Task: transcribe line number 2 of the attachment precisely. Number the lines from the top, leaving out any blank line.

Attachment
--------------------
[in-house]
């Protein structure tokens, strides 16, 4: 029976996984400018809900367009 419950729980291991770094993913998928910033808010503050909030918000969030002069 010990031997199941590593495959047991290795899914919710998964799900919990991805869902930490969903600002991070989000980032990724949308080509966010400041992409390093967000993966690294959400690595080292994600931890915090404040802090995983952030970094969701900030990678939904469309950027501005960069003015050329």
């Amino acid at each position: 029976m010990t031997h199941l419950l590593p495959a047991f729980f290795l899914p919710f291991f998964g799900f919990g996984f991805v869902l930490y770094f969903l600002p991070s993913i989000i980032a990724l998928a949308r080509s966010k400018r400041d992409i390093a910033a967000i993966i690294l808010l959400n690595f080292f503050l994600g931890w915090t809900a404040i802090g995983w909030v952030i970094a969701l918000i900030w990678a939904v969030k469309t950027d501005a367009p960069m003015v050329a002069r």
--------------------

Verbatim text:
């Protein structure tokens, strides 16, 4: 029976996984400018809900367009 419950729980291991770094993913998928910033808010503050909030918000969030002069 010990031997199941590593495959047991290795899914919710998964799900919990991805869902930490969903600002991070989000980032990724949308080509966010400041992409390093967000993966690294959400690595080292994600931890915090404040802090995983952030970094969701900030990678939904469309950027501005960069003015050329």